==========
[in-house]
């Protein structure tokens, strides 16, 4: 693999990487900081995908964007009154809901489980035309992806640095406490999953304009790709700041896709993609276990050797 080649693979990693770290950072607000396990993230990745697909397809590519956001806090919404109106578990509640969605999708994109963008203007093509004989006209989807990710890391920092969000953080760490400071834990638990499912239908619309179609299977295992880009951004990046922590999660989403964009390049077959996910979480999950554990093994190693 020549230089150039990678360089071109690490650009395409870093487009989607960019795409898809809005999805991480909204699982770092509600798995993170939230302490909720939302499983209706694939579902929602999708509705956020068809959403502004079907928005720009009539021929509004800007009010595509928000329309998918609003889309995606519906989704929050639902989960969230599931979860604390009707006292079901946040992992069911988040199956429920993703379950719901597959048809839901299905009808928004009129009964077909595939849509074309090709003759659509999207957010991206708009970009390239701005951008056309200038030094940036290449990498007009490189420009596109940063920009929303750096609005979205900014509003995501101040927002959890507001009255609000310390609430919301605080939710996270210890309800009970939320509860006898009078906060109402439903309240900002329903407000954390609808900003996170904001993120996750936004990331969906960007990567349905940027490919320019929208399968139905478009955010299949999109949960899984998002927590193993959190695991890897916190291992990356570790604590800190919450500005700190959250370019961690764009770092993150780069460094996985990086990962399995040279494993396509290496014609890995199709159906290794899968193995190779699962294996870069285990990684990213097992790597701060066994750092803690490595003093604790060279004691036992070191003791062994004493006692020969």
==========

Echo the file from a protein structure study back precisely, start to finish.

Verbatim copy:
[in-house]
């Protein structure tokens, strides 16, 4: 693999990487900081995908964007009154809901489980035309992806640095406490999953304009790709700041896709993609276990050797 080649693979990693770290950072607000396990993230990745697909397809590519956001806090919404109106578990509640969605999708994109963008203007093509004989006209989807990710890391920092969000953080760490400071834990638990499912239908619309179609299977295992880009951004990046922590999660989403964009390049077959996910979480999950554990093994190693 020549230089150039990678360089071109690490650009395409870093487009989607960019795409898809809005999805991480909204699982770092509600798995993170939230302490909720939302499983209706694939579902929602999708509705956020068809959403502004079907928005720009009539021929509004800007009010595509928000329309998918609003889309995606519906989704929050639902989960969230599931979860604390009707006292079901946040992992069911988040199956429920993703379950719901597959048809839901299905009808928004009129009964077909595939849509074309090709003759659509999207957010991206708009970009390239701005951008056309200038030094940036290449990498007009490189420009596109940063920009929303750096609005979205900014509003995501101040927002959890507001009255609000310390609430919301605080939710996270210890309800009970939320509860006898009078906060109402439903309240900002329903407000954390609808900003996170904001993120996750936004990331969906960007990567349905940027490919320019929208399968139905478009955010299949999109949960899984998002927590193993959190695991890897916190291992990356570790604590800190919450500005700190959250370019961690764009770092993150780069460094996985990086990962399995040279494993396509290496014609890995199709159906290794899968193995190779699962294996870069285990990684990213097992790597701060066994750092803690490595003093604790060279004691036992070191003791062994004493006692020969």